Downtown Raleigh is the heart and soul of our city, and the region. It has changed significantly over the last ten years. It is no longer a sleepy place. It is vibrant, diverse, and energetic. Tens of thousands of people live, work, and play here. And lots of development is underway or planned.

Looking to improve and enhance the downtown Raleigh experience, the city partnered with the Downtown Raleigh Alliance, Sasaki Associates, HR&A Advisors, Kimley-Horn and Associates, and Jacobs Engineering Group to create a new vision for growth and development over the next decade. Last week, following more than a year of public meetings, workshops, and online interactions, Raleigh’s City Council unanimously adopted the Downtown Plan.

The vision of the plan, in summary, is to celebrate downtown Raleigh as a hub of innovation, creativity, and entrepreneurship and to continue shaping it into a place that is authentic and inclusive.

This plan is the product of extensive online and in-person conversations. More than 7,000 people contributed their thoughts and ideas – sharing their hopes and dreams for a better Raleigh. Some stakeholders used social media to voice their opinions, others submitted online surveys. In addition to online dialogue, people participated in one-on-one conversations, public meetings, brainstorming sessions, and debates, all of which continued Raleigh’s culture of collaboration. Groups gathered to brainstorm, mark-up maps, and work together to create a shared vision. The themes that emerged and that were incorporated into the plan include:

•    BREATHE – A Greener Raleigh – Create public open spaces where people can pause and breathe, gather, and relax within the city;
•    MOVE – Create Connections – Make walking, biking, and transit the preferred ways to get in and around downtown Raleigh;
•    STAY – Revitalization and Redevelopment – Realize downtown’s potential as a dynamic city-center neighborhood anchoring tourism, entertainment, and culture; and
•    LINK – Network and Partner – Align with institutional, public, and private partners to bring downtown’s shared vision to life.

The plan identifies five strategic locations to focus its efforts:

•    North End, as its name implies, is located at the northern end of the downtown area. It combines housing and local retail to create an urban neighborhood along North Person Street and Seaboard Station;
•    Gateway Center, located in the southern section of the downtown area, encompasses the Raleigh Convention Center, Duke Energy Center for the Performing Arts, and hotels. The plan recommends leveraging those assets into a large-scale convention, tourism, employment, and entertainment destination;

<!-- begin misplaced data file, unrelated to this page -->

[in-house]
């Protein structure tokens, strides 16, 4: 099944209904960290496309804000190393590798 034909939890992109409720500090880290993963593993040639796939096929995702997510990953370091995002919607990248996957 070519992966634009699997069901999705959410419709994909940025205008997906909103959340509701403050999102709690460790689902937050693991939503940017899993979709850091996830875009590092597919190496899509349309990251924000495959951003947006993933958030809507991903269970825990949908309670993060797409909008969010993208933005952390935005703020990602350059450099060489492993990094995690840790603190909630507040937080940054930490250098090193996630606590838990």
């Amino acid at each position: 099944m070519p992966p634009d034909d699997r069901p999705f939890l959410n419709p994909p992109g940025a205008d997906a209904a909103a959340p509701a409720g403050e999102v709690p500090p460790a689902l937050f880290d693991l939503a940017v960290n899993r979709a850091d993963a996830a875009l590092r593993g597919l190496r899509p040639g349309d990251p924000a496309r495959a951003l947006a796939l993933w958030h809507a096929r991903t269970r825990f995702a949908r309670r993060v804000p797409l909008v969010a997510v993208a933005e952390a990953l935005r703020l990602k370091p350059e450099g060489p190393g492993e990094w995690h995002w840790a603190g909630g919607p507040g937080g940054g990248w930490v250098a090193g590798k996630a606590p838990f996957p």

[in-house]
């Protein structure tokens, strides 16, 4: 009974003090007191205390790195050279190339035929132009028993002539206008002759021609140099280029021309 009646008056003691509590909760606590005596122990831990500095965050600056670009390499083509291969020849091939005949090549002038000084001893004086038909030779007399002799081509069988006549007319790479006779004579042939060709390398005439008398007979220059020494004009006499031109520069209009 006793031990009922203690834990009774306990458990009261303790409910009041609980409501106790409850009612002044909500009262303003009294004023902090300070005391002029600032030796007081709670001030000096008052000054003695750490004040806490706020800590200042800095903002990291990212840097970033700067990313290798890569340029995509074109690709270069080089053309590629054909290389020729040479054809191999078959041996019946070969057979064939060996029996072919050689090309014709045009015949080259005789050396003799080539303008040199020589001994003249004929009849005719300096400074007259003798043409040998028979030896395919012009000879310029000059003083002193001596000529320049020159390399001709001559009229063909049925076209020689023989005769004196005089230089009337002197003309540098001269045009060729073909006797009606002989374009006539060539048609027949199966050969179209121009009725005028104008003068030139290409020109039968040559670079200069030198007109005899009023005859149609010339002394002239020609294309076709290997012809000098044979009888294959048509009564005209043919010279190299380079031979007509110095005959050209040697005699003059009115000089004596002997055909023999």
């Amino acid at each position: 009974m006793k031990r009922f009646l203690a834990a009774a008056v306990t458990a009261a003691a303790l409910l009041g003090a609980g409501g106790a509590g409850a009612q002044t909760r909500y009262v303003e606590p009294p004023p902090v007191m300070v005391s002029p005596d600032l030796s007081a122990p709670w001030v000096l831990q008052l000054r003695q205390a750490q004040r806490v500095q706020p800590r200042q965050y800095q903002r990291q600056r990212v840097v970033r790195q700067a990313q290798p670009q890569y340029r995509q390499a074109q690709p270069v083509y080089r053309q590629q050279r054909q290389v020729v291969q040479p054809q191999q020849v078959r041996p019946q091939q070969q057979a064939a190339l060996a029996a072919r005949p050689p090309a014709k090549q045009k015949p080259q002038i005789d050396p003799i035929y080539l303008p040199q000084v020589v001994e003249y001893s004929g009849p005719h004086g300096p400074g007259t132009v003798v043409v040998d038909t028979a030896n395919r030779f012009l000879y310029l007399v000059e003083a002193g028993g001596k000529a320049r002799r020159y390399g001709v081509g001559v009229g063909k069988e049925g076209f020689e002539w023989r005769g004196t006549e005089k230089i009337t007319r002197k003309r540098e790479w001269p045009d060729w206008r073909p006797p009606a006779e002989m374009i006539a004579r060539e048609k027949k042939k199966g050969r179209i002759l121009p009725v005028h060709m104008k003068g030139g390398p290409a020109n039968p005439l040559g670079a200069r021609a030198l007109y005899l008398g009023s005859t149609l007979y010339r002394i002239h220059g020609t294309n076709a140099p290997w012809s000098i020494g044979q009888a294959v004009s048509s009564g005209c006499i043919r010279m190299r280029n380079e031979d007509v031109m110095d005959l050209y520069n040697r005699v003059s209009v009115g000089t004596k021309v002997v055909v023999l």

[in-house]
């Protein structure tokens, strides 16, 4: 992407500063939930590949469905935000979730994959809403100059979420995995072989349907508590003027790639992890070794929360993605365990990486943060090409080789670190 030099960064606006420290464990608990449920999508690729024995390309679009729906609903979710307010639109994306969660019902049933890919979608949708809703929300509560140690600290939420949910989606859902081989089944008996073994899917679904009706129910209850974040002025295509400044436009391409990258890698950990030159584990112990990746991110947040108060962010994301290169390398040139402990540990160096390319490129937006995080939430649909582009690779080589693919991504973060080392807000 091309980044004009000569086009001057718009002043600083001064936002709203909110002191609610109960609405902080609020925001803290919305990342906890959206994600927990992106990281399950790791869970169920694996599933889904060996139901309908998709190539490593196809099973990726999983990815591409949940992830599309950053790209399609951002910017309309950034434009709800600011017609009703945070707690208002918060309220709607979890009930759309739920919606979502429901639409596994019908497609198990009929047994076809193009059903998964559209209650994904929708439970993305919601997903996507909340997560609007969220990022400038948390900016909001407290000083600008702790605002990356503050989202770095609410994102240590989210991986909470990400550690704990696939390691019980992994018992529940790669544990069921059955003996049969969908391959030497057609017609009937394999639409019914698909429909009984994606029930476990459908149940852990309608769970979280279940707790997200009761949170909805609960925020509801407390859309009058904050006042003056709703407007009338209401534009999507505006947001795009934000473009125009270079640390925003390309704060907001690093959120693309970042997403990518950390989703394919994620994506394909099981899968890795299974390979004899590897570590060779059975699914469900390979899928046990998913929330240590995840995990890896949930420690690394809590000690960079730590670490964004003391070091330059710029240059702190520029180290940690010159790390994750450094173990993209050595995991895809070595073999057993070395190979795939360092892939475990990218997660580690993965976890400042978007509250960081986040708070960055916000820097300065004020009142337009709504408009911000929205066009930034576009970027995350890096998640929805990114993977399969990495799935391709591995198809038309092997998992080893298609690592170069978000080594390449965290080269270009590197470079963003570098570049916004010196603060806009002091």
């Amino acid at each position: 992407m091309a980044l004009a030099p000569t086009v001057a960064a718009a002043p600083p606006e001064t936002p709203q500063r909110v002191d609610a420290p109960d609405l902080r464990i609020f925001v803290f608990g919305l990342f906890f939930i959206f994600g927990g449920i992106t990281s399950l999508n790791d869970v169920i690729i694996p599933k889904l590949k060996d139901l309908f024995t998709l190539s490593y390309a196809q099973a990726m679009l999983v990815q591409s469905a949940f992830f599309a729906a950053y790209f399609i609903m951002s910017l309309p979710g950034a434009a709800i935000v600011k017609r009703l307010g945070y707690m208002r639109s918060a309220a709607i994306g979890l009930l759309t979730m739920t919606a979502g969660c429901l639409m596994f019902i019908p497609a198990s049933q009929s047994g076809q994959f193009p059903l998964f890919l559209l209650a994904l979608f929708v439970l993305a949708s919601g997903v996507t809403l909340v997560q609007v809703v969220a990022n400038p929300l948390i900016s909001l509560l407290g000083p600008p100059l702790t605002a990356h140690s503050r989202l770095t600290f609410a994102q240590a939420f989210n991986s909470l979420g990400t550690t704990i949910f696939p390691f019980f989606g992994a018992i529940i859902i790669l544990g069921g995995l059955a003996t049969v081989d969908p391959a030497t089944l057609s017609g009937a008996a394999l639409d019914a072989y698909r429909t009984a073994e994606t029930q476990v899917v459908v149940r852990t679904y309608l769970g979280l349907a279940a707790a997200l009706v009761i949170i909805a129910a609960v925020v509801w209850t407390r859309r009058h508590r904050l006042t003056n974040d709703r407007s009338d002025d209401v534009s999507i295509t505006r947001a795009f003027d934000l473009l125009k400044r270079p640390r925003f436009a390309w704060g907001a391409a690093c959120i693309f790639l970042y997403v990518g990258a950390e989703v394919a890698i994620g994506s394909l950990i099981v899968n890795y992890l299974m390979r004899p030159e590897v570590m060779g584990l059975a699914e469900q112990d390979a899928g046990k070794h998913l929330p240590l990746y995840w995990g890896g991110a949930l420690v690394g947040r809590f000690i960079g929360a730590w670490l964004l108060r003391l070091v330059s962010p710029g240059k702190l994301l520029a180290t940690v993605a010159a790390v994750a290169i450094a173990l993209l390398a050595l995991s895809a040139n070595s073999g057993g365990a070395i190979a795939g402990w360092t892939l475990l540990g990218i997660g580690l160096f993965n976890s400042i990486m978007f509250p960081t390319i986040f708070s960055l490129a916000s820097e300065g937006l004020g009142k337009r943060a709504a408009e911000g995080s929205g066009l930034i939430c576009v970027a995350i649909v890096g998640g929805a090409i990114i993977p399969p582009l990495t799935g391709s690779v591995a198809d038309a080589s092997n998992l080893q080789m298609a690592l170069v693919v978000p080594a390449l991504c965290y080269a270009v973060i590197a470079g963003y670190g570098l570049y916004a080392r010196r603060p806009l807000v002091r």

•    Moore Square, a great civic space located in the heart of Raleigh, is located on the eastern side of the downtown area and is undergoing a complete renovation. This area is adjacent to the Marbles Kids Museum and IMAX theater to the north, and the Moore Square Transit Station to the west, which will also be transformed. City Market, located to the south, is a unique shopping and restaurant area;
•    Nash Square/Raleigh Union Station, located in the Warehouse District, is developing into Downtown’s innovation hub. This area will feature great public spaces, art galleries, maker spaces, and offices for various companies. It is a place where transportation, innovation, and public spaces meet; and,
•    Glenwood Green, located in the Glenwood South district, is a thriving mixed-use area ready to accommodate new residential development. This area will be better connected to the rest of the city following improvements to the Capital Boulevard/Peace Street interchange and the creation of a new park and greenway trail along Pigeon House Branch in the Devereux Meadows area.

So what’s next? Now that City Council has adopted the plan’s recommendations, staff will amend the city’s 2030 Comprehensive Plan. While the Downtown Plan is a ten-year plan, updates will be made often. Stakeholder meetings will continue, and updates to Council will occur on a regular basis.

Before I wrap this one up, I'd like to thank all who participated in this endeavor! City Council, citizen activists, district visionaries, participants, and meeting attendees all contributed to the final product. Trisha Hasch, Project Manager, added the following: “Cheers to Raleigh residents and business owners, Citizen Advisory Councils, and our great City and Downtown Raleigh Alliance staffs. This was one of those memorable Raleigh experiences and an extraordinary example of people working together to create and make happen a vision for our city, one that celebrates connection, diversity, authenticity, creativity, and innovation. The time is now.”

For more information about the plan or future public meetings, visit the Downtown Plan webpage or contact Trisha Hasch at 919-996-4641.

 

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